- These rigs aren't built for strength. I wouldn't add more (or heavier) lights. These aren't designed for holding more than about a pound of weight each, if that.
- I always used these on carpet. They may not work so well on hard surfaces, unless you added another coupling or PVC end-cap on the end of each tip of the "H" to keep it from rocking. (4 ends per rig)
- These light rigs are held together with friction. If any of the connections are loose, it will fall over! For loose connections, pull apart and apply some tape or rubber cement to the end of the pipe/dowel and insert back into the coupling or tee intersection.

Other tips:
- For mobile studio purposes, get some extra extension cords.
- Try adding an outlet dimmer for adjustable light brightness.
As the author has stated, photos taken in this setup would be irrelevant. Quality of light in a photo is determined by:<br><br>bulb type<br>diffuser presence<br>filter presence<br><br>None of these are the subject of this Instructable. This is about building a basic lighting setup which is easily customized to fit the individual's needs.<br><br>Stop asking for example shots. You're missing the point.
Yeah but how well they work for lighting purposes is the most important reason for building them. Can't even post your best photo? Or just take a test shot of a hat on a broomstick or something, just to showcase the light and colour temperatures.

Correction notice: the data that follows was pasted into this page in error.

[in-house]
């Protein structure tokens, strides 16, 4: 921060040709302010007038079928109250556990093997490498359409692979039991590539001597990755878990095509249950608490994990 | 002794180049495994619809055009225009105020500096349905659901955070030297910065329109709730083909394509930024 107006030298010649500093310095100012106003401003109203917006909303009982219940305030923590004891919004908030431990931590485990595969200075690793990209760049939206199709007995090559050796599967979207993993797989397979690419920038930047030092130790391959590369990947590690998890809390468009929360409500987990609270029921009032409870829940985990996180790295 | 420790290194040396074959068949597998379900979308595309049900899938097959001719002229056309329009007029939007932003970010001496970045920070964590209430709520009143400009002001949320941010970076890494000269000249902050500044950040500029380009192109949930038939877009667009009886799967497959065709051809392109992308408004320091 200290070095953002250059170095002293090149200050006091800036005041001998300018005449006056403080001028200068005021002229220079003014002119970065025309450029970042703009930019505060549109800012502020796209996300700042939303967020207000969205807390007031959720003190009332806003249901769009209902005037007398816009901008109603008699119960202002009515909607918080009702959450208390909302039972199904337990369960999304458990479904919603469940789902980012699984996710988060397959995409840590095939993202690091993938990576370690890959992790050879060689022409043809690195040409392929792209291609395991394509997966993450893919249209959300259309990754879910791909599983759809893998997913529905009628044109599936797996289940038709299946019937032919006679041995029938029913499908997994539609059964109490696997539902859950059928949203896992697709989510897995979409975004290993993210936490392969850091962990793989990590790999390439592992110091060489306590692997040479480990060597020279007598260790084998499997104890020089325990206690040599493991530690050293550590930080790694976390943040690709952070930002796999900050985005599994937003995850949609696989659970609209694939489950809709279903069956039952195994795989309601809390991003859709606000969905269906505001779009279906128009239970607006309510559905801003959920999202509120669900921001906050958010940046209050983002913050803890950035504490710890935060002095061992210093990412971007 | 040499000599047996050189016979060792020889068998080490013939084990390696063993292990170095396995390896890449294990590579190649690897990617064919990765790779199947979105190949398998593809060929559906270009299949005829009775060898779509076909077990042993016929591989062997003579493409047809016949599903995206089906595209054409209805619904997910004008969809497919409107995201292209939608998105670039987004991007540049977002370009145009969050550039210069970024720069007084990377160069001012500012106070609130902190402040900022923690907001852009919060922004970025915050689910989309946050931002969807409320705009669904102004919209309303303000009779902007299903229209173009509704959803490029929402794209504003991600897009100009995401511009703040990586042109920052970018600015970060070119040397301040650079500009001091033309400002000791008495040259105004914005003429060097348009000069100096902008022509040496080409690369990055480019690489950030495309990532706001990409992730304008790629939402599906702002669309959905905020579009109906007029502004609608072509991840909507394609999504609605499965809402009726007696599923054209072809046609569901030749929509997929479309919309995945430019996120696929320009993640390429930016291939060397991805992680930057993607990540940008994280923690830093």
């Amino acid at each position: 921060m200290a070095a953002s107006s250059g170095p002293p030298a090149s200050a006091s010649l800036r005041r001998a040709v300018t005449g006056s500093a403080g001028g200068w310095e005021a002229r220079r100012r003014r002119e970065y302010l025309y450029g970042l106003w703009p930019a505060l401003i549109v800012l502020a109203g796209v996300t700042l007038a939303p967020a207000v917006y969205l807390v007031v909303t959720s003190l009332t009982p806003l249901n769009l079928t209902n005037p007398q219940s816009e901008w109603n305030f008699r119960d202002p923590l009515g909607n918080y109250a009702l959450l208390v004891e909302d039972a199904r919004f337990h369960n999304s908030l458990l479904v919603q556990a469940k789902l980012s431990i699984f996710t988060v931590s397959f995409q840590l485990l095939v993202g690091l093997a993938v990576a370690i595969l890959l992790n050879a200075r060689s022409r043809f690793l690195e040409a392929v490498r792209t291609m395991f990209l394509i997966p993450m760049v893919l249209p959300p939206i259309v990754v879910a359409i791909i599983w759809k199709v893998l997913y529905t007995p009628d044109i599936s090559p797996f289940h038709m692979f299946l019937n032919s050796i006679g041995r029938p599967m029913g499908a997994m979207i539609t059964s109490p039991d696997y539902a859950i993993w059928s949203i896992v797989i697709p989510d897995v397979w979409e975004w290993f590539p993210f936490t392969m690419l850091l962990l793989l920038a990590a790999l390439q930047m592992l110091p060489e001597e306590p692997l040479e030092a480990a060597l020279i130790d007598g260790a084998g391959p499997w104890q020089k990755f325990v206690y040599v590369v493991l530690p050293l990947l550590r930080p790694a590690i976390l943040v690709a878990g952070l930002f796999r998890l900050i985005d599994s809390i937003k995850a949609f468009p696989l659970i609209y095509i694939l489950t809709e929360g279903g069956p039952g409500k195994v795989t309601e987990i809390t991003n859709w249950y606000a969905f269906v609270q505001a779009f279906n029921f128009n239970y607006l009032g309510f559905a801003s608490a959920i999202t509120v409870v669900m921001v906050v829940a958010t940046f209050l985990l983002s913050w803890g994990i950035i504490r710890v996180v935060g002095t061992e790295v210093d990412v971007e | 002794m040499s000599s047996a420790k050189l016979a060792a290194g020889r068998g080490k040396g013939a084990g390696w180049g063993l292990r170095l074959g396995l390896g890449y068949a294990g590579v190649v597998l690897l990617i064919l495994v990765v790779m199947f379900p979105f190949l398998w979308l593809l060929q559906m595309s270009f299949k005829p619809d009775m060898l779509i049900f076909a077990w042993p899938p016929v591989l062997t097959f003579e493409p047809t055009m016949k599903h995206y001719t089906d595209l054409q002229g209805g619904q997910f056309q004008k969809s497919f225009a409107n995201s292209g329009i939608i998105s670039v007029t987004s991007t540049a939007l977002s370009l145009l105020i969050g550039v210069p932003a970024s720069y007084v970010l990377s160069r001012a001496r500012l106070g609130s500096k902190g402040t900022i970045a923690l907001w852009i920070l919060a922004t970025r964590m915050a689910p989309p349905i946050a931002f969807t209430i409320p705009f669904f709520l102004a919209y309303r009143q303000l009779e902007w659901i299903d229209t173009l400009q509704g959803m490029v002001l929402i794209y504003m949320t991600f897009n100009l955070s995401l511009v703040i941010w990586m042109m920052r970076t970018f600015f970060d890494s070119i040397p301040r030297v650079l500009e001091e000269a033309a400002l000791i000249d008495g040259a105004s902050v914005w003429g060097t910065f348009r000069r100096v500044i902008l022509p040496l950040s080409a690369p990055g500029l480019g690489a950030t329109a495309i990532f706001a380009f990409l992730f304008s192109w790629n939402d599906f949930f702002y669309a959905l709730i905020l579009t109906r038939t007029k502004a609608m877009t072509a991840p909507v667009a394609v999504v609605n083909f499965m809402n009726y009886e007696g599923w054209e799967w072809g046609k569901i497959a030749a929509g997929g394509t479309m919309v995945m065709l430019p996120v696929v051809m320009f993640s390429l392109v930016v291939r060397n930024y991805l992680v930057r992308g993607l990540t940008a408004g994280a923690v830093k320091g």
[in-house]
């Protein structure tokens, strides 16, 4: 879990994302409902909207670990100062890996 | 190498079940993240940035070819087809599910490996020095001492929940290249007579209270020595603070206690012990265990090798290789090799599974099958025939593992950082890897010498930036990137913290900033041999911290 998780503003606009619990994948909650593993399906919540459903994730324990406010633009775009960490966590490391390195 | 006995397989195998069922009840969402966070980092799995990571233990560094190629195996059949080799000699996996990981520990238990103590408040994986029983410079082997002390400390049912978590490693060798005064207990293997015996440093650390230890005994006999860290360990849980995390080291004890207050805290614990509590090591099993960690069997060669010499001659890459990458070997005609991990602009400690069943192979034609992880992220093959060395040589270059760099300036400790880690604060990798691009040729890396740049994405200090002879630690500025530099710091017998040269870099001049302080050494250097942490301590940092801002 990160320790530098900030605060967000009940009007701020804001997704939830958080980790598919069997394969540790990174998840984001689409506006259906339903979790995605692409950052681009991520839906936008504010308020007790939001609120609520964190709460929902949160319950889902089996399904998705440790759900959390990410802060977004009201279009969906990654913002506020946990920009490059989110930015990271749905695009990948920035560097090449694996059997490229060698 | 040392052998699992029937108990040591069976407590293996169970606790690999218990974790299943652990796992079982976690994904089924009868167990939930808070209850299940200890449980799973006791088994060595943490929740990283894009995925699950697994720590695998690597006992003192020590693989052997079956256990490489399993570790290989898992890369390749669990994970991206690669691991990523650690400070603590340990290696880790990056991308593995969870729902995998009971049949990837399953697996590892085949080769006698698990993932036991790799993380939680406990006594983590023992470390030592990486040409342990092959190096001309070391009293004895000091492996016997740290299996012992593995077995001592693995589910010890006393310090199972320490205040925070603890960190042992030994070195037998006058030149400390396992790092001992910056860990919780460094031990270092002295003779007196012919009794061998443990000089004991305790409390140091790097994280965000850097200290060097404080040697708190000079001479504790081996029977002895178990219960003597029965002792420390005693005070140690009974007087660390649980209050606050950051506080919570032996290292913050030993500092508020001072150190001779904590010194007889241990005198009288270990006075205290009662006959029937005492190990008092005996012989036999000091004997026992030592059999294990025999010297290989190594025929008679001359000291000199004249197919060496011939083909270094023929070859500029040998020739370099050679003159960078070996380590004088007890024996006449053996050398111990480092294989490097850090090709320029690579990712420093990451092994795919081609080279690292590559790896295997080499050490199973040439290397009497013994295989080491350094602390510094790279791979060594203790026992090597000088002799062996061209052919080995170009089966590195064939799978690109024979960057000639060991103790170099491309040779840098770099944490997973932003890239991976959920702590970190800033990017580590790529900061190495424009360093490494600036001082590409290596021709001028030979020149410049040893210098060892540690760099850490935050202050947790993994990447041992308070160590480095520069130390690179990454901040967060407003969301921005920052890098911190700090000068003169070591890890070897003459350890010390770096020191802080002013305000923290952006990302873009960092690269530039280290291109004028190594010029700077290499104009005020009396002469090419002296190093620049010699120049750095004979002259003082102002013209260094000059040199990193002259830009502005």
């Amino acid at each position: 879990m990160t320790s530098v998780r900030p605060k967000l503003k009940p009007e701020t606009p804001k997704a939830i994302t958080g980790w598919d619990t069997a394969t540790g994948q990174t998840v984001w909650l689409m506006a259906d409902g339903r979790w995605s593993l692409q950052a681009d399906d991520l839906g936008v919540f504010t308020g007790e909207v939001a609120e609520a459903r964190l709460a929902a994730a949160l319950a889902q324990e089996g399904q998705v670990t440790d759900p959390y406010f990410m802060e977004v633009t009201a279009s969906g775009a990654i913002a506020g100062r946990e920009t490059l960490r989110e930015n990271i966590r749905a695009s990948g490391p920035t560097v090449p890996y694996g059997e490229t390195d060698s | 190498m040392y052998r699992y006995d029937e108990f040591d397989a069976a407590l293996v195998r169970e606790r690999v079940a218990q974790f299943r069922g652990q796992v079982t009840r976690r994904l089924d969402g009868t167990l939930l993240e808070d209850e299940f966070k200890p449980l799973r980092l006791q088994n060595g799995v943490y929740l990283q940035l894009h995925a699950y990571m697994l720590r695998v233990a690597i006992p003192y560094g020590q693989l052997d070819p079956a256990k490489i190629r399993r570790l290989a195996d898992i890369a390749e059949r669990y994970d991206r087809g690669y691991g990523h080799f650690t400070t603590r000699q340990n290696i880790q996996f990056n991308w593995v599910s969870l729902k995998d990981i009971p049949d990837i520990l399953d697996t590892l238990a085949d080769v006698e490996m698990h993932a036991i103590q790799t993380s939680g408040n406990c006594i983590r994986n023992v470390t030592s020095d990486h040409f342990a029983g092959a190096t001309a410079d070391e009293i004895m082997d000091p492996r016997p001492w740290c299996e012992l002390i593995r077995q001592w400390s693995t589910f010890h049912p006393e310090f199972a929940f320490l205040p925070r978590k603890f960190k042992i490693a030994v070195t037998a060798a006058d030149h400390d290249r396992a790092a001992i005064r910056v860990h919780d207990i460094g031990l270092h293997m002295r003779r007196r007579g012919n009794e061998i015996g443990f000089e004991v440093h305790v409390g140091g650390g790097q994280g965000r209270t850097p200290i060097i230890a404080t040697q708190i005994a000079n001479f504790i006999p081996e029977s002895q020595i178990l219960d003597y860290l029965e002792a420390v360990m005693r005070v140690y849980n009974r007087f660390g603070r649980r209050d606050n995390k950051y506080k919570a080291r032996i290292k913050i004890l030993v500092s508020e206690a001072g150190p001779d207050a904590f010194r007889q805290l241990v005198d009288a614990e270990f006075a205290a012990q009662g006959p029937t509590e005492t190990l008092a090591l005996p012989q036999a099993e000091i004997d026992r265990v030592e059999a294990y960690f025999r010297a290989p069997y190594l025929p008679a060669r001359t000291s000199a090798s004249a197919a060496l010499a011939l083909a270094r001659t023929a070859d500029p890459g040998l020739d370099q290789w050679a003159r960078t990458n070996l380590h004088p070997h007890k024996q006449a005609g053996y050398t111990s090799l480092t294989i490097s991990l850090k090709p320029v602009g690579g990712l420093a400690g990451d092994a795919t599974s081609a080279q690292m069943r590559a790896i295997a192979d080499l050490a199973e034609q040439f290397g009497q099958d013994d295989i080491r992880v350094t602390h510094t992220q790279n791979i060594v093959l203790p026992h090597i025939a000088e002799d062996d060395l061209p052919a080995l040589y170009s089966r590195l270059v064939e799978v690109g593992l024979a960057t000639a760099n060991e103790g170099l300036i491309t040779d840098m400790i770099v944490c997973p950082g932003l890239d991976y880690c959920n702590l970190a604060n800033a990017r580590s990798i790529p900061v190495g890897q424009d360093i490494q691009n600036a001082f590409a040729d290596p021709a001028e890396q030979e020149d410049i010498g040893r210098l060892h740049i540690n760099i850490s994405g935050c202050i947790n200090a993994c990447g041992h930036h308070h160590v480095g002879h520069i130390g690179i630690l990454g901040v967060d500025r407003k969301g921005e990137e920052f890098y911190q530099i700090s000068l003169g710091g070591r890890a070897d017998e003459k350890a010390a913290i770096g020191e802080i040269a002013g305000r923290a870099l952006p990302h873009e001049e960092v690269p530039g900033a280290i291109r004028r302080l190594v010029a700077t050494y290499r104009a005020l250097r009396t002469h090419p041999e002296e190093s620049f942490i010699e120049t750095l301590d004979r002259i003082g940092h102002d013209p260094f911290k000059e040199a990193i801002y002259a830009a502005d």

White balance is all a trick anyway, so colour temperature these days doesn't matter much. Light quality is down to the bulb, filter, and diffuser.
I still wouldn't mind seeing the shadows produced by these diffusor-less lights, with small reflectors.
It's a BASIC setup for 30 bucks. If you want pro, don't use these - it's that simple. Being a Photoshop guy rather than a photographer, this allowed me to do simple setups cheaply, that were better than taking a picture in my kitchen or bathroom.<br><br>Showing any photos I've taken with these lights is impossible, for 2 reasons:<br><br>1. As mentioned in the beginning, this was a setup from several years ago. I had it about a month and then gave them away as I had to move and purge anything not absolutely needed.<br><br>2. All photos I took were then massively altered in Photoshop, to be used in surreal art. I'm not a photographer - I'm an artist.<br><br>Feel free to upgrade any or all of this setup to your obviously superior standards, or don't.
You don't need to get angry, I just thought it made sense to see some pictures taken with it.
Not a bad setup. I use something similar, and I am a photographer and artist. I also use a set of dual mounted halogen work lights. I understand the need for something quick, portable, and easily stored, especially if you don't have a professional studio where you can set up. Good job.
Can we see some pictures taken with this setup?
I don't think it'd be fair to judge the rigs by my photography skills, or lack thereof. :)